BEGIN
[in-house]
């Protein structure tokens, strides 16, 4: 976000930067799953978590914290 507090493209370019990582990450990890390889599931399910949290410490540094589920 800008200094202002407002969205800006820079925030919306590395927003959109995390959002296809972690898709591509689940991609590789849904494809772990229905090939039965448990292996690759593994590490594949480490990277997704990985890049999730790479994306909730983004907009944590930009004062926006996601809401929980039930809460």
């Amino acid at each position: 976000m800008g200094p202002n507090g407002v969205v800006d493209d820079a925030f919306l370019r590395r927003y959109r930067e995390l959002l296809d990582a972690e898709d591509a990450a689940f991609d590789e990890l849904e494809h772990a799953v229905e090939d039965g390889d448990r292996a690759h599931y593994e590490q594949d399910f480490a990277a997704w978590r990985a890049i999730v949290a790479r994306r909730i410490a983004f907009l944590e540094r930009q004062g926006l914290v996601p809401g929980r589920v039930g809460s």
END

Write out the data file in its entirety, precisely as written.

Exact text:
[in-house]
């Protein structure tokens, strides 16, 4: 976000930067799953978590914290 507090493209370019990582990450990890390889599931399910949290410490540094589920 800008200094202002407002969205800006820079925030919306590395927003959109995390959002296809972690898709591509689940991609590789849904494809772990229905090939039965448990292996690759593994590490594949480490990277997704990985890049999730790479994306909730983004907009944590930009004062926006996601809401929980039930809460």
């Amino acid at each position: 976000m800008g200094p202002n507090g407002v969205v800006d493209d820079a925030f919306l370019r590395r927003y959109r930067e995390l959002l296809d990582a972690e898709d591509a990450a689940f991609d590789e990890l849904e494809h772990a799953v229905e090939d039965g390889d448990r292996a690759h599931y593994e590490q594949d399910f480490a990277a997704w978590r990985a890049i999730v949290a790479r994306r909730i410490a983004f907009l944590e540094r930009q004062g926006l914290v996601p809401g929980r589920v039930g809460s």